I would image it would take a very long time to save enough ink from the head cleaning of a 3800 to justify the z3100 (which also consumes some ink to stay clear, and eventually consumes the head because too many nozzles have failed.  Yes, this may overall be lower in cost, but you can't pin the cleaning costs on the Epson without also allowing for these costs on the HP).  

I'm not sure you would ever consume over $2300 worth of ink (nearly 5 full sets of ink) to just clear the heads, especially in a 3800 which is far less prone to clogging than it's bigger brothers.

 It is true that the larger cartridges of the z3100, much like the larger cartridges of Epson and Canon printers will lower your ink costs, but that isn't because of head cleaning ... it's just cheaper per ml.

Hey, I don't know which is technology is better and "cheaper", using more ink to keep the head clean or designing heads with spare nozzles to use when one becomes too clogged, and replacing heads when too many nozzles become clogged.

 I'm not sure it is worth discussion.  I know one simple thing ...you can always get someone else to print a high quality print for less than you can print one yourself.  If you choose to print it  yourself, it isn't usually about saving money, it is about control.  I can buy a really good 8x10 print for under two dollars, and the lab that produces it is making very good margins ... it costs them about 0.15 in paper and chemistry to make that print.  No, it isn't inkjet, and to some it may not be "good enough" ... but it's pretty dang good.

If you choose to do it yourself, it probably isn't about saving money.  You do it yourself because you want more control (different look, different paper, etc.) you want to know exactly what it will look like, believe you can get a higher quality print, or perhaps just because you don't want to wait a couple of days to get it.  Whatever the reason, if you do your own prints, it probably isn't because you are trying to save money.

To the original poster ... if it is about money and you propose using a cheaper ink in your printer, you probably need to review your objectives, and consider if any printer is even appropriate.  One of the reasons you buy an Epson K3 printer, or HPz3100 printer, is the inks themselves.
« Last Edit: August 22, 2007, 03:35:13 PM by Wayne Fox » Logged

picnic
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« Reply #12 on: August 22, 2007, 03:33:49 PM »
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If you choose to do it yourself, it probably isn't about saving money.  You do it yourself because you want more control (different look, different paper, etc.) you want to know exactly what it will look like, believe you can get a higher quality print, or perhaps just because you don't want to wait a couple of days to get it.  Whatever the reason, if you do your own prints, it probably isn't because you are trying to save money.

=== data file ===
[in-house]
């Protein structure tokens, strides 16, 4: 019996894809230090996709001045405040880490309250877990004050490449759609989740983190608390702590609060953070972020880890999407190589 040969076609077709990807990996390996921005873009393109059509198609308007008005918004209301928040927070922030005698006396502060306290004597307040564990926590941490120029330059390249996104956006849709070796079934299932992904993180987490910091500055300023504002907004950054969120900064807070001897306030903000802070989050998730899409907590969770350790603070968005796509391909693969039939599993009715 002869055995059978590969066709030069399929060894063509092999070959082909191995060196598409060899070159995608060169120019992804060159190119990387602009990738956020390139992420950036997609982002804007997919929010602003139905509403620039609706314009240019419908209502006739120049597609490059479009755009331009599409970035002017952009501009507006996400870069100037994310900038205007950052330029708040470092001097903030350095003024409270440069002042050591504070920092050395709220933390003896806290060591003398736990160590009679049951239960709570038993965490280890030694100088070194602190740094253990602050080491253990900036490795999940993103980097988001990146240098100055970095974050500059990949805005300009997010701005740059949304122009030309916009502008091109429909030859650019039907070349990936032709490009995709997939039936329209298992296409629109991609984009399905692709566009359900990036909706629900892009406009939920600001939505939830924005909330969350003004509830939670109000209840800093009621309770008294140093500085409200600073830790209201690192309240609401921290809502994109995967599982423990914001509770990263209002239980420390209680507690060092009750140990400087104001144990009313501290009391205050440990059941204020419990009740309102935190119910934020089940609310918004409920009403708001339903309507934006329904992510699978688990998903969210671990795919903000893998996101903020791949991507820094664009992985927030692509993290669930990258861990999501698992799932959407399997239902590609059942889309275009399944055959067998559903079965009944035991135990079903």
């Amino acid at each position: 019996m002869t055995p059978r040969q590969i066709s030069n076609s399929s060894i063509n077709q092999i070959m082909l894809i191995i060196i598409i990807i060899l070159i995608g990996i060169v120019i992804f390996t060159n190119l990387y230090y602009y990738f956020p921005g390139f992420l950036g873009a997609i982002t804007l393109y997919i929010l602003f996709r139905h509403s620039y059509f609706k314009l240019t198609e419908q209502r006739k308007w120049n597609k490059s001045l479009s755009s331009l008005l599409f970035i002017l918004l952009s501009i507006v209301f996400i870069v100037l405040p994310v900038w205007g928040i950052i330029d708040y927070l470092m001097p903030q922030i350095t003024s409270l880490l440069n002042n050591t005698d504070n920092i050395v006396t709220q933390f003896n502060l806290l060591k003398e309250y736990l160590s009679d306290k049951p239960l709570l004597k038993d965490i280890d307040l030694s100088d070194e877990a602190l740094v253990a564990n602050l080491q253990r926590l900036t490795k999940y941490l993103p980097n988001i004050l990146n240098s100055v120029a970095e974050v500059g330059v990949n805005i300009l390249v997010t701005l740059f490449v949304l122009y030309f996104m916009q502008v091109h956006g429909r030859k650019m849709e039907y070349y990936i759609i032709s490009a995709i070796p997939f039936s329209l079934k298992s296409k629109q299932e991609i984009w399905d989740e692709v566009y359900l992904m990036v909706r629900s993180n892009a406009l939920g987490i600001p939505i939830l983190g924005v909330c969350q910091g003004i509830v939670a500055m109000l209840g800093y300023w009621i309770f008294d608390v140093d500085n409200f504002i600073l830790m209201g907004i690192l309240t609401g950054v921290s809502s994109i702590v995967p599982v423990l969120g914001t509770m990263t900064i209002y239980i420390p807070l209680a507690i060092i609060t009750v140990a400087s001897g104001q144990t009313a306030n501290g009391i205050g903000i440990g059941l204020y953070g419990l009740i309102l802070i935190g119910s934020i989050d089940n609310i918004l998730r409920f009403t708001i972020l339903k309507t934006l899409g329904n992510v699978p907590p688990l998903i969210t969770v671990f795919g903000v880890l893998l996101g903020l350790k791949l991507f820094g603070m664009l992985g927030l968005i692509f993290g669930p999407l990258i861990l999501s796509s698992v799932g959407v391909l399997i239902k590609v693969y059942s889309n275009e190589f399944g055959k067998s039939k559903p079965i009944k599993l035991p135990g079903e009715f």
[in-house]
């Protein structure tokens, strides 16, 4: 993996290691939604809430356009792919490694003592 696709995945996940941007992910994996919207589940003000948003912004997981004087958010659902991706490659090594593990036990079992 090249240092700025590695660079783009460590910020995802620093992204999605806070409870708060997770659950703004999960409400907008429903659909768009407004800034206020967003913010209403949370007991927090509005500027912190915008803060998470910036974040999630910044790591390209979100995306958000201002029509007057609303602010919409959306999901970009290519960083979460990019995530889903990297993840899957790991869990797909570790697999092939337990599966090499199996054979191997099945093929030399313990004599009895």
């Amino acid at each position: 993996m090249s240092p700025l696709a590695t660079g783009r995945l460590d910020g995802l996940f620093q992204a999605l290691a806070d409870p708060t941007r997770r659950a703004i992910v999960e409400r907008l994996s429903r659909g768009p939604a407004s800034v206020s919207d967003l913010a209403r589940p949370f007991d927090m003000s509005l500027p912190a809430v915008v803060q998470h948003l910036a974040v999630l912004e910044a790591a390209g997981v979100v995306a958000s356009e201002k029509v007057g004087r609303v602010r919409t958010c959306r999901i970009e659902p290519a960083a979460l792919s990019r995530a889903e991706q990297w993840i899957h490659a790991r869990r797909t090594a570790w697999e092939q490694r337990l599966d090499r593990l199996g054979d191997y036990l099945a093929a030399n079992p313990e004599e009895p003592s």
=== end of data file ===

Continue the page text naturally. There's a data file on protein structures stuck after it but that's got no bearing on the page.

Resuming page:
To the original poster ... if it is about money and you propose using a cheaper ink in your printer, you probably need to review your objectives, and consider if any printer is even appropriate.  One of the reasons you buy an Epson K3 printer, or and HPz3100 printer for that matter, is the inks themselves.
[a href=\"index.php?act=findpost&pid=134895\"][{POST_SNAPBACK}][/a]

Well, that's how I see it.  I know I haven't saved money LOL.  But--I do have control from when I press the shutter button to when I have it matted and framed.

Diane
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cmox
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« Reply #13 on: August 22, 2007, 03:53:52 PM »
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Well, I am the author of this question.

Of course, I did know before the purchase of the printer what the costs are. I love the quality and speed of this fine machine. Of course I know that Epson and all the other makers of printers make more money with ink and media than with the printer though I doubt that their business model does not allow them to make money with the printer hardware itself.

But there is one thing I had not known in advance: I print a lot more than expected, and because I have a number of exhibitions. At the moment I am preparing the next show - 110 images printed at maximum size, and I expect to sell a few prints, too. The sales will not cover the costs of the exhibition, so I already switched from original Epson paper to media from a company named Tecco, wonderful paper, especially the "Baryt" style that looks actually a lot better than my good old analog prints.

So, let's keep in mind what the original question is: "So, there are other ink systems for other printers but I havent seen a manufacturer for durable, highest quality inks for the 3800." I looked at mediastreet's site, and found nothing. Are there other options?
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cmox
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« Reply #14 on: August 22, 2007, 03:59:48 PM »